These sentiments situate many Democrats and Republicans together in wanting some modest changes designed to enhance environmental performance. The focus is on performance within the context of existing goals—not on the much more divisive matters of cost-savings and goal selection.
This focus is translating into a quiet search for mechanisms that would nudge the current regulatory system toward a performance-focus and away from a prescriptive system, for example. Eyeing some of the modest successes of EPA XL Projects in fostering more holistic, facility-wide permits, other members of Congress are pondering how such programs can be more widely applied and given congressional support.
States have a window of opportunity
Here's where the emergent problem-solving focus among state and local regulators offers reinforcement for iterative change. States, under delegated authority, now issue most permits and undertake most enforcement actions. This hands-on experience—whether at a landfill, electric utility plant, manufacturing facility, or farm—makes apparent to state regulators the limitations of permits that prescribe specific technologies (rather than environmental results). This experience also makes apparent to them the limitations of laws that segregate permitting processes for air, water, and waste, a segregation that may inadvertently result in pollution shifting (turning an air emission into a sludge problem, for example).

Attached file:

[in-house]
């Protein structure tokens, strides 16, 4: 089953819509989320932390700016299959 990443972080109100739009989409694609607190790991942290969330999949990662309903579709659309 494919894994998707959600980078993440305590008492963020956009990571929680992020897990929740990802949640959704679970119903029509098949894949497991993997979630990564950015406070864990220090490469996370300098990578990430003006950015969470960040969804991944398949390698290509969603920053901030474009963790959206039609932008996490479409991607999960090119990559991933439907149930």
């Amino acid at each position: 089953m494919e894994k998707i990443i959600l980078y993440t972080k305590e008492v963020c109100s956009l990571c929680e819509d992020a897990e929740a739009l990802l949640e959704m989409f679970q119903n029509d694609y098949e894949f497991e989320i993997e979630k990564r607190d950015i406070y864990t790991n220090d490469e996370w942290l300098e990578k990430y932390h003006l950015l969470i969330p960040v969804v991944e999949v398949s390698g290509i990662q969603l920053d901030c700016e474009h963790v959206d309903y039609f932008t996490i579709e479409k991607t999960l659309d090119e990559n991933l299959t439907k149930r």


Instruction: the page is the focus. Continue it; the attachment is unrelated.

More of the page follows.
Faced with these challenges, many states have begun to experiment with facility-wide, multimedia permits. Some have introduced incentive-based permits that reward high performance. Several have developed comprehensive performance indicators rather than rely on "bean-counting" of enforcement actions as their measure of regulatory success.
A roadmap for the future
These state regulatory innovations offer a roadmap for a modest congressional environmental agenda—an agenda that centers on fostering and affirming these state efforts while also supporting more investment in development of environmental performance indicators. The state efforts also provide an integrating political context, since states with both Democratic and Republican governors and legislatures are spearheading these modest experiments. Bush's selection of Christine Todd-Whitman, governor of New Jersey, to head up the Environmental Protection Agency, signals that the new president views the states and their experiences as keys to future environmental progress.
No environmental agenda will be immune from criticism, either from those who prefer the status quo or from those who prefer a major overhaul. Already, for example, one group within EPA has challenged the agency's own Project XL as inconsistent with current law and unproven in its benefits. These critics will disapprove congressional efforts to foster more XL-type programs. And critics who view current environmental laws as promoting rules unconstrained by science and too focused on negligible risks will still chafe at what they perceive as unwarranted clean-up goals. But a moderate congressional agenda along these lines is likely to mesh well with the political realities faced by President-elect Bush and a Congress with neither Democrats nor Republicans holding a strong majority.
Lynn Scarlett is president of Reason Foundation.